Patents for AI inventions have increased exponentially since 2014 for both inventions that apply AI such as driverless cars, and for AI algorithms themselves which set out techniques such as supervised learning. The latter in particular present a potential problem for the future development of AI. One recent example is US Patent No. 9,760,834 “Discovery systems for identifying entities that have a target property”. Essentially this patent describes the creation of models to analyse proteins by using machine learning. This has been called out by the Electronic Frontier Foundation as ‘Stupid Patent of the Month’ for reading “like the table of contents of an into to AI textbook”.
Through my research I am considering empirical data detailing the AI-related patents being granted, who they are being granted to, the possible effects on the future of innovation in the field, and potential alternatives.
Given the still relatively early stages of development of AI innovation, it is important that key techniques already used across the board are not monopolized by one entity. Otherwise this could lead to restriction of innovation to one (potentially unworthy) source, or hinder innovation in a particular area altogether if they fall into the hands of patent trolls (entities which simply buy and threaten to enforce patents but do not produce or develop inventions).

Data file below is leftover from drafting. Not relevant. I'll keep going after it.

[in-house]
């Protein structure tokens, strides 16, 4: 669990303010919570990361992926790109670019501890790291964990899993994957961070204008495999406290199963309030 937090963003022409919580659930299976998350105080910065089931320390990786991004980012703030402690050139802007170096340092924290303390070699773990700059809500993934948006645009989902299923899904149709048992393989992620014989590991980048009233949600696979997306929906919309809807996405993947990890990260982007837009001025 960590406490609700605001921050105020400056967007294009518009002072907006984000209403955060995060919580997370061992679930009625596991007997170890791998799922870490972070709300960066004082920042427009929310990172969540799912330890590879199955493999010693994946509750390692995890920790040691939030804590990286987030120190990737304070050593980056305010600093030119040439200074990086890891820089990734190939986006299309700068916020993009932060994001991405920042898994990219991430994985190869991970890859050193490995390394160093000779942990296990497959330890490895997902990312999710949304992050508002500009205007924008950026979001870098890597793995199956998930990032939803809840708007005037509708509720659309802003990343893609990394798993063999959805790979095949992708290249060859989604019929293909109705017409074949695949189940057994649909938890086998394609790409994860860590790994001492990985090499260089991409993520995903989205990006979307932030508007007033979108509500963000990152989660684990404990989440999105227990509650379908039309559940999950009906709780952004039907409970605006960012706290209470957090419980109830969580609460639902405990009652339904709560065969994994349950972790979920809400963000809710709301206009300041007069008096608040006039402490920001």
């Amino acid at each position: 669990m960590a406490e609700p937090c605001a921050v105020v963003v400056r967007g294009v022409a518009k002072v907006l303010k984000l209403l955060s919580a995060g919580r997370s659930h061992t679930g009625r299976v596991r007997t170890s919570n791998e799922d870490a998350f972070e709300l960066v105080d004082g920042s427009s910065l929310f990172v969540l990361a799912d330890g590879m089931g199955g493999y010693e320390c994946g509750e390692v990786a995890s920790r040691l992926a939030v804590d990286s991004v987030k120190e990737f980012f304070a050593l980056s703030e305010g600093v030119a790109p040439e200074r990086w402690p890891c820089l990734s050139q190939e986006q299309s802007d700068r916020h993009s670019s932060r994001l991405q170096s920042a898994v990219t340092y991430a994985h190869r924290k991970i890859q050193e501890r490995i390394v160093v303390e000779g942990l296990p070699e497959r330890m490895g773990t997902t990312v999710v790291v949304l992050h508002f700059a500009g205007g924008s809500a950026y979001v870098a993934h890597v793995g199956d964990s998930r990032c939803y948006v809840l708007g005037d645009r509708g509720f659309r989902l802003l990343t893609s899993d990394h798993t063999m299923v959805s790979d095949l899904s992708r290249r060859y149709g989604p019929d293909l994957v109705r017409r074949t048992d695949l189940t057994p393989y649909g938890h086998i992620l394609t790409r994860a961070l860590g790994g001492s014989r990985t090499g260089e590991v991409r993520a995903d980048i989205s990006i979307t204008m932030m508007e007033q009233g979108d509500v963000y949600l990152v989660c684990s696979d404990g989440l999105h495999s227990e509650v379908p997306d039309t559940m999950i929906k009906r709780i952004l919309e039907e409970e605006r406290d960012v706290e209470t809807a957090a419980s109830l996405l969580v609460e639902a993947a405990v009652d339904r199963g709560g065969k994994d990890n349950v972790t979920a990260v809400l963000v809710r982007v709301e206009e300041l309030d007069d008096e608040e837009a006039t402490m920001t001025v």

A key underlying question is whether the traditional incentives for extending patent protection hold up in the modern era and in the current innovation landscape. It is possible that the nature of software and the rate of development even without patent protection (consider, for instance, the ubiquity of Open Source Software) suggest that the recouping of research and development costs is not the primary incentive driving development of this technology.
Perhaps pro-active consideration of these issues by law and policymakers will act as a timely deus ex machina to resolve any potential difficulties.
Vance Tan, Editor-in-Chief of the MCR Ex Aula Research Journal is now accepting submissions from all MCR members for publication in Hilary 2020, in the fields of: Humanities Mathematical, Physical and Life Sciences Medical Sciences Social Sciences Entries of no more than 800 words should address the importance of your research and its relevance to […]